Quite the Quaker

A group of Quaker families were looking to move to a place where they didn’t have to serve in an army, if possible. That is, because they lived in Alabama originally, and if drafted, were required to serve in the American army in the Korean war. These families eventually found a place in Costa Rica and left Alabama. They ended up at the center of Costa Rica: Monteverde. At that time, Costa Rica had recently abolished their army, so they didn’t have to get involved in the war. After moving to Monteverde, their work with the local Ticos made a positive impact on the economy of the city. Part of the land they purchased, created income for them and for some of the local Ticos. Later, job opportunities increased for the Ticos near Monteverde, as the families and their companies grew. The land was originally used as a diary farm for the Monteverde Cheese Factory. Not only that, but they also set aside a region of land on the mountain slopes to be conserved; this region is now known as the Monteverde Cloud Forest Reserve.

Costa Rica has shifted towards ecotourism and that is due to the increase in flux of foreigners, especially North Americans and Europeans. Because it’s increasing in popularity, Costa Rican land is becoming more and more expensive. Costa Rica offers a lot of benefits to their locals that are very costly to the government. For example, they offer free and mandatory education up to the end of high school to their citizens. Also, the tuition for their colleges and universities are usually a lot less than the tuition charged in U.S. schools. The increase in population from foreigners moving to Costa Rica will lead to an increase in taxes to try to pay for these benefits. When we were in San Jose, our tour guide told us about the future increase in taxes to 15 percent that will go into affect in July of 2019. It may not seem like a lot when some items are originally already taxed at 12/13 percent. But, with this new tax law, goods/services that were not being taxed before, are soon going to be taxed at 15 percent. This is going to result in a lot of small businesses closing or bankrupted, because they can’t afford it anymore.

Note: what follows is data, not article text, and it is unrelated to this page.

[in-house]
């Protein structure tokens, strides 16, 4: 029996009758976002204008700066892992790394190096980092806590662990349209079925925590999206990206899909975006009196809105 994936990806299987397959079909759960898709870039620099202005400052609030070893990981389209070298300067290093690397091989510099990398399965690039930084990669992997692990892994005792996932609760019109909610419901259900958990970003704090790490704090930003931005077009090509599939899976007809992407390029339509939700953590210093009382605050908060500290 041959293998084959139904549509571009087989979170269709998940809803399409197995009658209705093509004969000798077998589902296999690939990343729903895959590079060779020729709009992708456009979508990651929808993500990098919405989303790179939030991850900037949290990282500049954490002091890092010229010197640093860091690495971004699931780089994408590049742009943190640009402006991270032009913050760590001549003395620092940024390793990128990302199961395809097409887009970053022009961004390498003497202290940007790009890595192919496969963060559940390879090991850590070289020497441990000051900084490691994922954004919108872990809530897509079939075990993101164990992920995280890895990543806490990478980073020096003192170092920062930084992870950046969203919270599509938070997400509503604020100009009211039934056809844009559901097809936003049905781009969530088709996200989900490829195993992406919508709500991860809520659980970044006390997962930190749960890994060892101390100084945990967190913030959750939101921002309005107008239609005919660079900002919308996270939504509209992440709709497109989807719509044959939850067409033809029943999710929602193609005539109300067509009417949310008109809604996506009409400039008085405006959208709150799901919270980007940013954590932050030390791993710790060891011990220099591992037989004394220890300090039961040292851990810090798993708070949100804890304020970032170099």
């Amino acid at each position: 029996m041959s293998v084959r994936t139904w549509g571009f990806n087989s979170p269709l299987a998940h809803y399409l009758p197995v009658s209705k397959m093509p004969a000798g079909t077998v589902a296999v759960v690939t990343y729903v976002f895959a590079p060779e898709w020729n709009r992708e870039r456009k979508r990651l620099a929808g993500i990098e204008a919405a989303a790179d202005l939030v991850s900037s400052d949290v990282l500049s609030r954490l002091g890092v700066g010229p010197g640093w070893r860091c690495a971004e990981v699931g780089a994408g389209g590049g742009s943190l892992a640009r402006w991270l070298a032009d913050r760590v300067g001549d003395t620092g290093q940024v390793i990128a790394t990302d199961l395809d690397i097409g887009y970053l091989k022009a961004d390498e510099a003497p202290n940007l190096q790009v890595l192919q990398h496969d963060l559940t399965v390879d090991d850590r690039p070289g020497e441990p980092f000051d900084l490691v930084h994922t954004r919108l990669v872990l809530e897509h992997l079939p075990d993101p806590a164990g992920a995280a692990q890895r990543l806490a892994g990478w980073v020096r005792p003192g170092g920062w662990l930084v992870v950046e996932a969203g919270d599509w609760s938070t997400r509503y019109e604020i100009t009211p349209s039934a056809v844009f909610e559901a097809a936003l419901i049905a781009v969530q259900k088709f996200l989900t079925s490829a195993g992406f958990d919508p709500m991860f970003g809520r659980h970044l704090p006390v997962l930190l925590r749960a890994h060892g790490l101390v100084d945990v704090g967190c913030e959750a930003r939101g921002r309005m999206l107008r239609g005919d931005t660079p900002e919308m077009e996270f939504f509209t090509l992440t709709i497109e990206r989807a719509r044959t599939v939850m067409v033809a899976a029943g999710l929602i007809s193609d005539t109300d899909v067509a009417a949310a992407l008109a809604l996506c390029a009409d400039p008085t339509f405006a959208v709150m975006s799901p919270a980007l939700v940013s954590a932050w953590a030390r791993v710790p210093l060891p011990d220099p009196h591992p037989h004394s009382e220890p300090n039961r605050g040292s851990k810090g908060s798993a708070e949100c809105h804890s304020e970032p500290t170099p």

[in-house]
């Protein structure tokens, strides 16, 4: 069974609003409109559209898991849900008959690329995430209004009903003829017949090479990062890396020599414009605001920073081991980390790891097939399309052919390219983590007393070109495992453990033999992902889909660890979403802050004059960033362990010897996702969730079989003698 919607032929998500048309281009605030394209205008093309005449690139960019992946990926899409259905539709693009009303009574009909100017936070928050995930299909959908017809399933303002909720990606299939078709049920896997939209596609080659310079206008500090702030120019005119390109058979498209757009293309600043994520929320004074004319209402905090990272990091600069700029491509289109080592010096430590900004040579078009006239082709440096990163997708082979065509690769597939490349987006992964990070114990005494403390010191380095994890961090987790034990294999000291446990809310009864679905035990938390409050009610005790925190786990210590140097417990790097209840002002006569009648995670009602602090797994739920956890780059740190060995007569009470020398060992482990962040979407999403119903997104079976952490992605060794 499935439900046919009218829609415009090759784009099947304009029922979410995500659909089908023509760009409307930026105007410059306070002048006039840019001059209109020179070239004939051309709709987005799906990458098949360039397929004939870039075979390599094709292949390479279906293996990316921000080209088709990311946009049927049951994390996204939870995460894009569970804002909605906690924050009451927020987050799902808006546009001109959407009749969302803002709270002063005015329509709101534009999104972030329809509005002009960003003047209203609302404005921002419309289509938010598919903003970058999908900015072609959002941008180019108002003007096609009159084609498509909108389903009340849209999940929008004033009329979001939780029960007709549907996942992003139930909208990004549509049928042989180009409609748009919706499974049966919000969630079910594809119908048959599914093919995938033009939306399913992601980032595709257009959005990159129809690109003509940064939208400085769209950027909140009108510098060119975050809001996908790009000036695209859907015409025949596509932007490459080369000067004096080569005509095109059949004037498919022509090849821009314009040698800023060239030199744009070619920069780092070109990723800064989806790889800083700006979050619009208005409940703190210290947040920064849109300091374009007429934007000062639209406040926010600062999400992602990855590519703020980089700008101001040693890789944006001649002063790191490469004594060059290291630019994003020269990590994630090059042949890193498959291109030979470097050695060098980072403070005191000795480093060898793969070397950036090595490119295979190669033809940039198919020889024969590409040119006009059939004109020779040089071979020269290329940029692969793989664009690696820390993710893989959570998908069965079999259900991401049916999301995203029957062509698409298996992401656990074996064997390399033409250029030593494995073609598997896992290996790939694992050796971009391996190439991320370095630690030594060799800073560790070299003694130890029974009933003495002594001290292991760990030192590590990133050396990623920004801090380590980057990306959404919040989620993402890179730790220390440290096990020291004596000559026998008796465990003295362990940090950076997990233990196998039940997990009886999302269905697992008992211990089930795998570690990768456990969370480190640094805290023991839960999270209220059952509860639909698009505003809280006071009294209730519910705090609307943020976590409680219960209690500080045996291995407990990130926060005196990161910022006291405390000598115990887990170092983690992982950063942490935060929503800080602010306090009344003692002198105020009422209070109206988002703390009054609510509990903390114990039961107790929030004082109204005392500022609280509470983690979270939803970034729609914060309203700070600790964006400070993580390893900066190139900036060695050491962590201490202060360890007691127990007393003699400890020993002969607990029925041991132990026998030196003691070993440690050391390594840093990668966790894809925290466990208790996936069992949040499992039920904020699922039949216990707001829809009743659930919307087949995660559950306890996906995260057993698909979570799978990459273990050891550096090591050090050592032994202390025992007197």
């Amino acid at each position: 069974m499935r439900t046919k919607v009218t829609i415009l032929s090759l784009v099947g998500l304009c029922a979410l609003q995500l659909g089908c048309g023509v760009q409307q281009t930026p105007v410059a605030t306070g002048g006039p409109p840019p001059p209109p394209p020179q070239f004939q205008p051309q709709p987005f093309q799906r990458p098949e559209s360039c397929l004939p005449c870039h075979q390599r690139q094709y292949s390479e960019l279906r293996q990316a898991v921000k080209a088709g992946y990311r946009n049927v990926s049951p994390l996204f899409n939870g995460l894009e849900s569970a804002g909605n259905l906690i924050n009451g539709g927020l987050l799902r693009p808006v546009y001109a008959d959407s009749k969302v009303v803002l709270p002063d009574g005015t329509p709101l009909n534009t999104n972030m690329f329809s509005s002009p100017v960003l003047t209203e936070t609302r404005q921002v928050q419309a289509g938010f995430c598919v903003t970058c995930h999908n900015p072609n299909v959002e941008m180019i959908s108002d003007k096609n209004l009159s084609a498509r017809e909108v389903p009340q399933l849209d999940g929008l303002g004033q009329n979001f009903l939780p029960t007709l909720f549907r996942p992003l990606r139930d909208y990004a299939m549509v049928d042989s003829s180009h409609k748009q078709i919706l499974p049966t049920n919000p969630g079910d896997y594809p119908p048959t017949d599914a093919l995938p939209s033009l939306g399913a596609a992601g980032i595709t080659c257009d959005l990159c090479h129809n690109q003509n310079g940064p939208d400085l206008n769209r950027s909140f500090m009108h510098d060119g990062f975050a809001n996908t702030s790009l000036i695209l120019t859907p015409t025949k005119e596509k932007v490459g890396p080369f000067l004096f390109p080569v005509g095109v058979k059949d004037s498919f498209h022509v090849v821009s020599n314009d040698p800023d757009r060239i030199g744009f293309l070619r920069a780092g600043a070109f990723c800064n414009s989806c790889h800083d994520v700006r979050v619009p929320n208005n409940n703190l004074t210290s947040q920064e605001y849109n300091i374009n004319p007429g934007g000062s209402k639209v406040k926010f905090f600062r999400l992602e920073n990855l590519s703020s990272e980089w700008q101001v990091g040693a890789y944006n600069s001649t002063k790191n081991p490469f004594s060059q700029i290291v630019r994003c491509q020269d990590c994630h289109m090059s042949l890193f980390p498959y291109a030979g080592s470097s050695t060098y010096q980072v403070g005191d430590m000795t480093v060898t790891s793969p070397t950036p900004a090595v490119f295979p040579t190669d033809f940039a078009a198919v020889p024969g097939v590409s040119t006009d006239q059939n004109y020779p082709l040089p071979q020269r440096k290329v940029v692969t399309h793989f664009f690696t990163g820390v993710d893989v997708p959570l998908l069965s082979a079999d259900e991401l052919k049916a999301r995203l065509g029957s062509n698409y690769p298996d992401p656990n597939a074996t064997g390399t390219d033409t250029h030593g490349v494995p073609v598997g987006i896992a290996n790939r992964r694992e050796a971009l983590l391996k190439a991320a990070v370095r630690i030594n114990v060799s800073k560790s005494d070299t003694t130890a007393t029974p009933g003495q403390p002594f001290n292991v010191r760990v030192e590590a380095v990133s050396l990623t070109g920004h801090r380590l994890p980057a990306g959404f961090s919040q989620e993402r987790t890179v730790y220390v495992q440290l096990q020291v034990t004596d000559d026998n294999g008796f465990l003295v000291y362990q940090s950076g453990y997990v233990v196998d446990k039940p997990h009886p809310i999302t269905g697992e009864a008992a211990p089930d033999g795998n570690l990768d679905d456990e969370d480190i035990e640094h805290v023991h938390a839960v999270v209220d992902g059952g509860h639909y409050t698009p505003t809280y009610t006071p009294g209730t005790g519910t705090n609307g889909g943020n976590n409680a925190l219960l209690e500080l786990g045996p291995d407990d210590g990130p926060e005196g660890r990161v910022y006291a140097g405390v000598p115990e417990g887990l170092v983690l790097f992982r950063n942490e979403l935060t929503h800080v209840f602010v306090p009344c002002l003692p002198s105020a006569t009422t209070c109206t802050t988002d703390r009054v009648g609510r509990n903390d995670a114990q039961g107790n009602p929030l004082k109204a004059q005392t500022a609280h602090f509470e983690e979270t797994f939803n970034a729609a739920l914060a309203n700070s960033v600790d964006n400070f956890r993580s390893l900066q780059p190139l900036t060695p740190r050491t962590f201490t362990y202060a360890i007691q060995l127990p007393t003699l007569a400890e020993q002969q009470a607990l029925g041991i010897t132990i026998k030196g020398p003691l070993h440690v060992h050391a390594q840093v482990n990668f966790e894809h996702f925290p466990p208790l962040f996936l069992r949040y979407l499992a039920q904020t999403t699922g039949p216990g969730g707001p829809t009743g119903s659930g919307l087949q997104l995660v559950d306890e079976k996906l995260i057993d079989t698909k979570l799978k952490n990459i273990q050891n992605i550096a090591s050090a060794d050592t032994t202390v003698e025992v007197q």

The shift towards ecotourism is overall beneficial to the Quakers and Life Monteverde. It will help bring in more tourists, that will be interested in buying their products or learning more about their products and processes, through tours and educational days. Through the Quakers passion for conservation, the section of a region they conserved since their arrival, has now turned into a beautiful cloud forest that many foreigners and tourists desperately want to see and experience. This cloud forest has gained so much more attention and profit from tours of the forest, due to Costa Rica’s shift toward ecotourism. More specifically, ecotourism also benefited Life Monteverde. It helped bring in more students to profit from. Life Monteverde focuses on educating students and farmers about sustainability and how to incorporate different techniques to create sustainable farms, as well. This all brings us back to Costa Rica’s cycle of sustainability and ecotourism.

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